Most of us think of firefighters as heroes, and rightfully so. If there were ever any doubts about the self-sacrificing character of many of our nation's firefighters, they were swiftly erased following the events of Sept. 11, 2001 when as a nation we witnessed firefighters throwing themselves into the chaotic fray of terrorism's violent aftermath on the hope of rescuing just one more victim. We're seeing it again now with the mass effort of firefighters from all over to contain wildland fires in Oregon.
In Columbia County, our newsfeed is routinely defined by the good deeds of Scappoose Fire District and Columbia River Fire and Rescue, from weekly residential fire and paramedic response to the outpouring of charity initiatives.
Some, one could argue, consider it profane to even question firefighters' actions. They are beyond reproach through the very virtue of their chosen career path, though some would say pursuit of the trade is a calling rather than a choice — almost something sacred. Some undoubtedly feel the same about law enforcement or those who serve in the military.
We get it.
But holding such professions in high esteem does not justify an unwillingness to look beyond the badge when allegations of wrongdoing are raised. And it certainly doesn't justify the actions of a public agency, such as the Oregon Fire Marshal's Office, that chooses to stick its head in the sand and walk a path of willful ignorance at the risk of personnel under its command, as it appears to be doing regarding Ron Youngberg, a former CRFR division chief.
Recall when claims were directed at former Clatskanie police chief, Marvin Hoover. Rather than receive discipline for his actions, Clatskanie city leaders allowed Marvin Hoover to retire with four months' pay. Clatskanie Mayor Diane Pohl even penned a glowing letter in support of Marvin Hoover that was published in Clatskanie's weekly newspaper.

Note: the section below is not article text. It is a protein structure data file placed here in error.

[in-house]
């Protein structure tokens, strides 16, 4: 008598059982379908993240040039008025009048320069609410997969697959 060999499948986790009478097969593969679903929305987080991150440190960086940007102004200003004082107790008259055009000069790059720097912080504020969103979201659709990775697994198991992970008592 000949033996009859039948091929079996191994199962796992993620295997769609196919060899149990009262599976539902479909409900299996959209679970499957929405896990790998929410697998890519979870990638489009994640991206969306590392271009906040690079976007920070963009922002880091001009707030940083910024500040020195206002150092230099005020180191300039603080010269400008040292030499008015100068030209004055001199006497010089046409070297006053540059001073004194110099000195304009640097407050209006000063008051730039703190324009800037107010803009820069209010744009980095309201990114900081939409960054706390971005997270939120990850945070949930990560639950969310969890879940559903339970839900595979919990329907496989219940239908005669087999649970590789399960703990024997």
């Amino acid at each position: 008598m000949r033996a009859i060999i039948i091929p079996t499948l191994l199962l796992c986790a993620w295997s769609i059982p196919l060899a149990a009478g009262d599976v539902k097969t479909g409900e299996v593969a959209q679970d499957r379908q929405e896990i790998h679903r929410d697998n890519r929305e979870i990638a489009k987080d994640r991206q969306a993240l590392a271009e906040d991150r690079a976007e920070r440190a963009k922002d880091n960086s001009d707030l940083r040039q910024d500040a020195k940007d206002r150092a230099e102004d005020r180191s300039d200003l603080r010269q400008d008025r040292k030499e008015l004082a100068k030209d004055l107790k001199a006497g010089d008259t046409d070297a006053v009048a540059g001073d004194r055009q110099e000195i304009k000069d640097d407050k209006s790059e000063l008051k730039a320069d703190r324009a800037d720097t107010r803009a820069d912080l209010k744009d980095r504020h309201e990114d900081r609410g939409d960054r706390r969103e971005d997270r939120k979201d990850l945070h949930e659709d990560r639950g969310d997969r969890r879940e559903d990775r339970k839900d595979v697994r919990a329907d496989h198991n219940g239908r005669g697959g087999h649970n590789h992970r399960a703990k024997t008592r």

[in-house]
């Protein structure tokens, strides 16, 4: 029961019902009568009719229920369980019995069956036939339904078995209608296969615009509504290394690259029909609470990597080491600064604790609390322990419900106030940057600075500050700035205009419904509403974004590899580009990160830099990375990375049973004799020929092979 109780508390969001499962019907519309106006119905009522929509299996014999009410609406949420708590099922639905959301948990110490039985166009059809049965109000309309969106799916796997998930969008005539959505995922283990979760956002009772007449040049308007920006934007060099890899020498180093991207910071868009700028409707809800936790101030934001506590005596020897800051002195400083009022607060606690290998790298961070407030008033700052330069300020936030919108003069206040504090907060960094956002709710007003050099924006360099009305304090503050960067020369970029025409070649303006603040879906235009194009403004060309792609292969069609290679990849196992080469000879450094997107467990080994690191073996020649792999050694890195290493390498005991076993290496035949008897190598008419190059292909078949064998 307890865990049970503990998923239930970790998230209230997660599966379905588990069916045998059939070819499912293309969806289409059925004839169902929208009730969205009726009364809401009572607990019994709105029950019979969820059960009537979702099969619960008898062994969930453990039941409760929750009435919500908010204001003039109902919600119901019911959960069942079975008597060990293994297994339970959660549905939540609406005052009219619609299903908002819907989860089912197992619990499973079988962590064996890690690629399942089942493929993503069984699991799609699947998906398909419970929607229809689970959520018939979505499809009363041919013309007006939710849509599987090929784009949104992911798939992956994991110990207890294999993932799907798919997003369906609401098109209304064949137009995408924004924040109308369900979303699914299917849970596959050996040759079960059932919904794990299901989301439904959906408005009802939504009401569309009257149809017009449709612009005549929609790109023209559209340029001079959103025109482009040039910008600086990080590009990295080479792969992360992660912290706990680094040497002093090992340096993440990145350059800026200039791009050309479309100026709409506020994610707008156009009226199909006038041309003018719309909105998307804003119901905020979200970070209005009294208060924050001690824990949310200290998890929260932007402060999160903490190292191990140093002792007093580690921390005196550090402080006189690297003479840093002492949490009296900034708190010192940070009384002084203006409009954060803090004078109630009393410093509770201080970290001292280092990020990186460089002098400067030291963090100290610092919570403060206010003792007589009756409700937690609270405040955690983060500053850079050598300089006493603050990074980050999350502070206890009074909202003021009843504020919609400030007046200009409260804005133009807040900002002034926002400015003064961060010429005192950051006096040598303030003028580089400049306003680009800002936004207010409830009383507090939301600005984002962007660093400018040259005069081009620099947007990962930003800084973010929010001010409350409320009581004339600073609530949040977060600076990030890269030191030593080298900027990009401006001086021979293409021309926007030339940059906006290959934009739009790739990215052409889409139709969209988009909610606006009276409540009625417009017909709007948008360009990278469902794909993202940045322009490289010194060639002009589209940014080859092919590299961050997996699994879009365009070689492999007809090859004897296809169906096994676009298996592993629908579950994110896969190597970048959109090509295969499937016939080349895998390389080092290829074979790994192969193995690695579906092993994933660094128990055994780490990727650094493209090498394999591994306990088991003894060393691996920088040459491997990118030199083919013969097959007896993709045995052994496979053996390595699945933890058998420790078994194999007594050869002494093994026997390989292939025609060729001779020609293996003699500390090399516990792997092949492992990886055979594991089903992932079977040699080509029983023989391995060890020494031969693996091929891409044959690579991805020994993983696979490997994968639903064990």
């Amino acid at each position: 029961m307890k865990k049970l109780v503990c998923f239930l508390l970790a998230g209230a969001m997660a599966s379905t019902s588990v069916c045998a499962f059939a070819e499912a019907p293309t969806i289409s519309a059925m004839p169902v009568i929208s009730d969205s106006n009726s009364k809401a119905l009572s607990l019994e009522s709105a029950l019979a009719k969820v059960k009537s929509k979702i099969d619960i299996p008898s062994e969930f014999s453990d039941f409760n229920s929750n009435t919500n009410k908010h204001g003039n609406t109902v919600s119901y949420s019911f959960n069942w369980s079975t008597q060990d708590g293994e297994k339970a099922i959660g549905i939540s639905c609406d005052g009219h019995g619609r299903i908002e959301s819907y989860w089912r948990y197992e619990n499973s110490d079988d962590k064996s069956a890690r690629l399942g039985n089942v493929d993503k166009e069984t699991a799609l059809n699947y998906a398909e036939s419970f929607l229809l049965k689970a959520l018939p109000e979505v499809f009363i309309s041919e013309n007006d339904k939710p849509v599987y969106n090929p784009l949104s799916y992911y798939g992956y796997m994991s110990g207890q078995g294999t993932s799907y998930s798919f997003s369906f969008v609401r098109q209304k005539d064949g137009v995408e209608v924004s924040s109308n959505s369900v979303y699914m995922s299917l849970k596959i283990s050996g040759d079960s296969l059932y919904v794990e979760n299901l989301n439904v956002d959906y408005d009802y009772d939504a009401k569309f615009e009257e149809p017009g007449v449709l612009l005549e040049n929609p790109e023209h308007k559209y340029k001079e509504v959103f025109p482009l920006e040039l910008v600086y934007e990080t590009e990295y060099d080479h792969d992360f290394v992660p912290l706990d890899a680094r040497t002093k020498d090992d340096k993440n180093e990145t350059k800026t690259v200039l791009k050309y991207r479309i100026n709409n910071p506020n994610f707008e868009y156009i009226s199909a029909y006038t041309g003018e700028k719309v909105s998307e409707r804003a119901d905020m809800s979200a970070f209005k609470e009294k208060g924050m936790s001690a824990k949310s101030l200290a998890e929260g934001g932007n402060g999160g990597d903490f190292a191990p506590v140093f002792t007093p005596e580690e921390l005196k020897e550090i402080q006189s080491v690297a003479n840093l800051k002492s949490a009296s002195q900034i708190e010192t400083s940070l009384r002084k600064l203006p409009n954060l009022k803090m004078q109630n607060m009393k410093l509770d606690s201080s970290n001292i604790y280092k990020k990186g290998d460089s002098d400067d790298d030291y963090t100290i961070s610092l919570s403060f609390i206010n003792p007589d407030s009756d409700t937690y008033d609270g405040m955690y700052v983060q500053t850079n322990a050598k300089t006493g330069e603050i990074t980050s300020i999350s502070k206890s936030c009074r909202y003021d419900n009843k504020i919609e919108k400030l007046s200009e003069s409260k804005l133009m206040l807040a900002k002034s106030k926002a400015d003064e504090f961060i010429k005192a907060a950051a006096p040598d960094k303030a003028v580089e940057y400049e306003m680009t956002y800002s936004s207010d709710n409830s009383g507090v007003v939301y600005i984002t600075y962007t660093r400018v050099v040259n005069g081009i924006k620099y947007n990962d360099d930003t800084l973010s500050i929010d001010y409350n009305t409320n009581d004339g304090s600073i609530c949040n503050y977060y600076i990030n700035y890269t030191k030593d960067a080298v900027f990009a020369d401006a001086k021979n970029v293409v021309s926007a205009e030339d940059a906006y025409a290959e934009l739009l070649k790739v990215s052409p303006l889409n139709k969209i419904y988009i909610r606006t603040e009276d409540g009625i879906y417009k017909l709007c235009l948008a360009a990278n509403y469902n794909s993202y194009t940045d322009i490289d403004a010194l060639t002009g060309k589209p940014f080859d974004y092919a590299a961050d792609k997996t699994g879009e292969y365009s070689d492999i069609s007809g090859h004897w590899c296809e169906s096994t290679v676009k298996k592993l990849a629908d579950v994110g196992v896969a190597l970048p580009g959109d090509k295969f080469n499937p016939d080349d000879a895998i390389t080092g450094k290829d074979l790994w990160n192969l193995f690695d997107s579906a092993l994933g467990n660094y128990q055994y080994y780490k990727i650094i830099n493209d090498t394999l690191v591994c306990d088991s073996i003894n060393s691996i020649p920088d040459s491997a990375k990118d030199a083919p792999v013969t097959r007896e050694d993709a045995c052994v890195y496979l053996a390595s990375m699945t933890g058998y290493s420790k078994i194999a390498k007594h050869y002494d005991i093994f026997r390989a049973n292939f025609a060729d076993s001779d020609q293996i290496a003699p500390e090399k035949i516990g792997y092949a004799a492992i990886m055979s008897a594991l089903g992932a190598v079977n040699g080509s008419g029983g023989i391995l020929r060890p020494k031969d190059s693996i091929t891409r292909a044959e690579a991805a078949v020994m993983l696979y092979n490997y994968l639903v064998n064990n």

Marvin Hoover maintained he was not a racist despite two Clatskanie officers' claims he compared an African American woman to an animal and mocked her by dancing around like a monkey and whistling "Dixie," a Civil War-era Southern anthem, following her arrest in Rainier.
We have witnessed similar reaction with Youngberg, who was also allowed to retire following an investigation conducted by a private outside agency that found he had violated numerous CRFR policies, including harassment and sustained allegations he endangered CRFR firefighters during specific emergency response situations. CRFR officials, instead of decrying the actions as described in the investigative report and announcing policy changes to address them — as Washington Fish and Wildlife officials rightly did when a fish hatchery was found earlier this month via investigation to have an Ã¢â‚¬Å“extremely sexualized cultureÃ¢â‚¬Â that led to rape allegations — instead blamed whatever parties leaked the Youngberg report. A backward response and one indifferent to the firefighters who raised their concerns about Youngberg, many of whom later thanked the Spotlight for our reporting.
As an aside, Washington Fish and Wildlife willfully released the investigative report for public review, fired four employees, and addressed the findings in a press conference, whereas Columbia River Fire and Rescue did everything in its power to keep the Youngberg report secret and blame whoever leaked it.